After mapping the area and analysing four possible locations, the winds, as well as taking into account the mountainous terrain of the island and the obstacles to aircraft operations, the Ineco report concludes that the construction of the airport is feasible. After considering several criteria, the proposed location is the Ponta do Morro Preto area, seven kilometres from Porto Novo. This area was selected as the most suitable because of its proximity to the city, which would make it more convenient for future passengers, and because it would require less earthworks than the other options, making construction cheaper and easier.

The runway is expected to be 1,400 metres long, which could be extended to 2,000 metres, suitable for the medium-sized aircraft that make up the fleet of the airlines that will operate at the new airport. In order to determine the runway orientation, which is essential to ensure safe operations, a detailed analysis of the data collected over the last four years by the weather station, which was installed in the area in 2017, has been carried out. In this way, it has been established that the predominant winds are east-southeast, which dictates the orientation of the runway for the approach maneuvers, the most delicate, and the take-off.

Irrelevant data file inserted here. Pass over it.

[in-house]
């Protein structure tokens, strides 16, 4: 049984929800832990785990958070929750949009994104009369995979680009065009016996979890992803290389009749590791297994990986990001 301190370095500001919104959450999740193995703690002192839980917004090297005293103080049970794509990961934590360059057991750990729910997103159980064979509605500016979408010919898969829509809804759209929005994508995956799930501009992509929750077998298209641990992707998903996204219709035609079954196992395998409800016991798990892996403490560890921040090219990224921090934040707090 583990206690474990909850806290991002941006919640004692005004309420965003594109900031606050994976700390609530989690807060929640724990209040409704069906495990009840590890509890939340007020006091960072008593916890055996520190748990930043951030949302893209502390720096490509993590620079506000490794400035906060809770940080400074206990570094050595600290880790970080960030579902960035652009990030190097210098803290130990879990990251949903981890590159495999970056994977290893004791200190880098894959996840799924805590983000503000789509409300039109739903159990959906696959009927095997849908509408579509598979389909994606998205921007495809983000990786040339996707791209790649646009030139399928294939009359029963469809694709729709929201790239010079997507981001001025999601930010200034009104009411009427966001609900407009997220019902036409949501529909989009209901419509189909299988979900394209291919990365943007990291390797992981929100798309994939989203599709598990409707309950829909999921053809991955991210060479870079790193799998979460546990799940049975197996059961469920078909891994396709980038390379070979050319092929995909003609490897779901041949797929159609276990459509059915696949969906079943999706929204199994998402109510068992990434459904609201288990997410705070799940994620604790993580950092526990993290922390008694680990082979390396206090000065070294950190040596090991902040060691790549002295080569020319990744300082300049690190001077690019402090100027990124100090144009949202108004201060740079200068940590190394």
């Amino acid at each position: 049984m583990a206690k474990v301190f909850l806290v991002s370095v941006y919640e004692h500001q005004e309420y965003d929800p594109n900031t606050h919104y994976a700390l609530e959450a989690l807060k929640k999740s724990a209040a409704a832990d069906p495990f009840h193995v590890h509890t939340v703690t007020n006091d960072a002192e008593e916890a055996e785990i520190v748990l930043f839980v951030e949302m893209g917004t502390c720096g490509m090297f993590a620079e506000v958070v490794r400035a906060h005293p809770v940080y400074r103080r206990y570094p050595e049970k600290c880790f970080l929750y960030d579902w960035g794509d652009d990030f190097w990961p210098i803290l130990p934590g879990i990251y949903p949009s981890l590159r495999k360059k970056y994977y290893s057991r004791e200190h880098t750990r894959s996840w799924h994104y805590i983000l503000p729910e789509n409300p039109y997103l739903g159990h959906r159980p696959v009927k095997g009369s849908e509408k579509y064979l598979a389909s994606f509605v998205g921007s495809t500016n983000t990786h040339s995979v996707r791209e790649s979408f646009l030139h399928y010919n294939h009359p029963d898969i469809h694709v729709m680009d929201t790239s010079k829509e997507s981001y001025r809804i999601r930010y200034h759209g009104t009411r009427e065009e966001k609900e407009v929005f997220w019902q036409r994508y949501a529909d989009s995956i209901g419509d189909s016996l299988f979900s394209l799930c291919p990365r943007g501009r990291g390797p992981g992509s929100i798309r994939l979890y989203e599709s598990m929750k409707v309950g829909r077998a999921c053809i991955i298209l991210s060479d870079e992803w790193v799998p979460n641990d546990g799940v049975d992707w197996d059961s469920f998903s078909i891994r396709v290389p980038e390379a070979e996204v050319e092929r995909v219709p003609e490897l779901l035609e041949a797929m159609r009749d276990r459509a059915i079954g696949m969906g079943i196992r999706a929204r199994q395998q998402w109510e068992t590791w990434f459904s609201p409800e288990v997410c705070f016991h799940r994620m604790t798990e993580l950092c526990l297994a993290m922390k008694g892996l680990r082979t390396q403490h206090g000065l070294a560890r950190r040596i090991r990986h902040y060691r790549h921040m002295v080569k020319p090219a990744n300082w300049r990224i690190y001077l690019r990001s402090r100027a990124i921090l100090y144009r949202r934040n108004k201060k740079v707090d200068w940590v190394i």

The Ineco study also includes an analysis of the tourist demand that the new airport would generate, using the Spanish islands of La Gomera and El Hierro as a benchmark. Following the confirmation of the technical feasibility of the project, a ‘road map’ of the next steps was presented: the completion of a preliminary flight procedures study, the preparation of a Master Plan including location alternatives, a demand study and a cost-benefit analysis, a Strategic Environmental Assessment, and finally, construction and operation authorisations.

cape verde airports

The current network consists of four international airports –Sal, Praia, São Vicente and Boavista– and three domestic airports, São Nicolau, Maio and Fogo.

Night operations on the island of Fogo

The 2,829-metre-high Pico de Fogo is an active volcano that dominates the island that shares the same name, as well as being the island’s main tourist attraction. The aerodrome, which handled more than 66,400 passengers in 2019 and is the fifth busiest in Cape Verde, is located about two kilometres southeast of the town of São Filipe. It has a runway 1,350 metres long and 30 metres wide, which allows small ATR type aircraft to operate, with a capacity for between 42 and 50 passengers.

ASA has asked Ineco to carry out a study to determine how to improve operations at São Filipe aerodrome, especially in difficult visibility conditions such as night operations. In order to achieve the desired objective, an analysis is being carried out to determine the best mode of operation based on the physical characteristics of the aerodrome, the required navigation aids and the type of flight procedure to be implemented.